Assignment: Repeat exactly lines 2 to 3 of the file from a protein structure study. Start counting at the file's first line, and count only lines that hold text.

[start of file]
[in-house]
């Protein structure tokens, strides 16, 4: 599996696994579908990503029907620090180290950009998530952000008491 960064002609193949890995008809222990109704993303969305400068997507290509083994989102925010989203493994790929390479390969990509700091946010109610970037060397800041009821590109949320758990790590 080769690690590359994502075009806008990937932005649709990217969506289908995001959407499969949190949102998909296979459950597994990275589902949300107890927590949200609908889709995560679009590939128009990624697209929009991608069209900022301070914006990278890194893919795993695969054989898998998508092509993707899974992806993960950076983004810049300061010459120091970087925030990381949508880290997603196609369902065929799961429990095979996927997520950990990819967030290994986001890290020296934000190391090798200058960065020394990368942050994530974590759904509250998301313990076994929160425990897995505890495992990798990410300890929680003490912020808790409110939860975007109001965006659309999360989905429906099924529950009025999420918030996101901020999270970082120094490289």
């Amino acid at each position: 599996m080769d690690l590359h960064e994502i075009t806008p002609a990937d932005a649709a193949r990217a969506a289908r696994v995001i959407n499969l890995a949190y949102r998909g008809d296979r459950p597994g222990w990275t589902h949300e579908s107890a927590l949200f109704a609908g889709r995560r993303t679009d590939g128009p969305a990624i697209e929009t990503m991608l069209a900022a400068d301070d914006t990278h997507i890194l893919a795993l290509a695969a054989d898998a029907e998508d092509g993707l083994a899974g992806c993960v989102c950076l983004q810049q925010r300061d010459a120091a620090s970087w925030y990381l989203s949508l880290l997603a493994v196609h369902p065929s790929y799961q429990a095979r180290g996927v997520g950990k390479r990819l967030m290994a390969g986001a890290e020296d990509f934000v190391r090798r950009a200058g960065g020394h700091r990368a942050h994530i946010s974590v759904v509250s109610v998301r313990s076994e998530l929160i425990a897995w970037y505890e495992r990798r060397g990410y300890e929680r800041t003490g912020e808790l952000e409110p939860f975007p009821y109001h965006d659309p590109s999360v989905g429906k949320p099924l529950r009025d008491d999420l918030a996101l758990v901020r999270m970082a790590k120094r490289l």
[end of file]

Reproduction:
């Protein structure tokens, strides 16, 4: 599996696994579908990503029907620090180290950009998530952000008491 960064002609193949890995008809222990109704993303969305400068997507290509083994989102925010989203493994790929390479390969990509700091946010109610970037060397800041009821590109949320758990790590 080769690690590359994502075009806008990937932005649709990217969506289908995001959407499969949190949102998909296979459950597994990275589902949300107890927590949200609908889709995560679009590939128009990624697209929009991608069209900022301070914006990278890194893919795993695969054989898998998508092509993707899974992806993960950076983004810049300061010459120091970087925030990381949508880290997603196609369902065929799961429990095979996927997520950990990819967030290994986001890290020296934000190391090798200058960065020394990368942050994530974590759904509250998301313990076994929160425990897995505890495992990798990410300890929680003490912020808790409110939860975007109001965006659309999360989905429906099924529950009025999420918030996101901020999270970082120094490289």
């Amino acid at each position: 599996m080769d690690l590359h960064e994502i075009t806008p002609a990937d932005a649709a193949r990217a969506a289908r696994v995001i959407n499969l890995a949190y949102r998909g008809d296979r459950p597994g222990w990275t589902h949300e579908s107890a927590l949200f109704a609908g889709r995560r993303t679009d590939g128009p969305a990624i697209e929009t990503m991608l069209a900022a400068d301070d914006t990278h997507i890194l893919a795993l290509a695969a054989d898998a029907e998508d092509g993707l083994a899974g992806c993960v989102c950076l983004q810049q925010r300061d010459a120091a620090s970087w925030y990381l989203s949508l880290l997603a493994v196609h369902p065929s790929y799961q429990a095979r180290g996927v997520g950990k390479r990819l967030m290994a390969g986001a890290e020296d990509f934000v190391r090798r950009a200058g960065g020394h700091r990368a942050h994530i946010s974590v759904v509250s109610v998301r313990s076994e998530l929160i425990a897995w970037y505890e495992r990798r060397g990410y300890e929680r800041t003490g912020e808790l952000e409110p939860f975007p009821y109001h965006d659309p590109s999360v989905g429906k949320p099924l529950r009025d008491d999420l918030a996101l758990v901020r999270m970082a790590k120094r490289l």